Artist Daniel Arsham’s Modern Artifacts
In museums, antique stores, and, occasionally, the basement of an abandoned house, artifacts from the past are common place. The evidence of their age is present with every crack and paint chip, and we can all look at it with disconnect knowing it doesn’t belong to our modern world. Looking at these dusty objects, it’s difficult to imagine the inevitable future where everything that’s familiar to us will be just as antique and archaic as a sundial, but this is what artist Daniel Arsham has been creating: modern artifacts.
Using natural existing materials, like obsidian and sand, Arsham creates replicas of common place items from the present or not-so-distant past, and then distresses them to appear as if left abandoned and decaying for decades. A keyboard, payphones, and a Polaroid camera among other things, are stripped of their modern context and made to look like relics pulled from the Titanic. They can be easily identified but their only remaining purpose is to remind us the past and to make clear the progress humans have made.
There will be a time when people look back on us with fascination and puzzlement in the way we lived and the tools we used. All the things we feel are so innovative and ground breaking will seem like children’s toys to them, oh-so-quaint and oh-so-rudimentary. But aren’t we doing that already?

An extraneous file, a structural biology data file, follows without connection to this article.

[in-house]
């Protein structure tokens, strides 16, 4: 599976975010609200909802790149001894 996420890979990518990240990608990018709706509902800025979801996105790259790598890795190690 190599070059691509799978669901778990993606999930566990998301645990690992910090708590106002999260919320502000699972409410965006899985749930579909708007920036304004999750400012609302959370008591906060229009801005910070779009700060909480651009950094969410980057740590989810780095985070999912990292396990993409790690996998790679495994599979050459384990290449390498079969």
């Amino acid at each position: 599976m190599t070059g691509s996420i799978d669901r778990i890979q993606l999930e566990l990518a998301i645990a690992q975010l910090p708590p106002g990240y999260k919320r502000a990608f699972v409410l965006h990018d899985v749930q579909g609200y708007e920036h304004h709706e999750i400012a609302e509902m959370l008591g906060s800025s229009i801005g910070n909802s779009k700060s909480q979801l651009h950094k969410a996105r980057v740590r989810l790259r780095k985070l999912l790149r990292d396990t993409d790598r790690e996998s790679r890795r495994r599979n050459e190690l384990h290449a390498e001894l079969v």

Technology moves fast, a universally known fact, but the rapid pace is made all too clear by Arsham’s work. With each fascinating development, predecessors are quickly deserted and forgotten. There are the few exceptions that experience a revival, but more than enough end up in the technological graveyard. The introduction and technological achievements of these products, once so exciting is diminished as soon as rumor of the next generation or upgrade is out. Ten years past and your old cd player might as well be in museum. A hundred years? They’ll want to study it.
This simultaneous cycle of extinction and creation will be the legacy of technology long after all the plastic has broken down.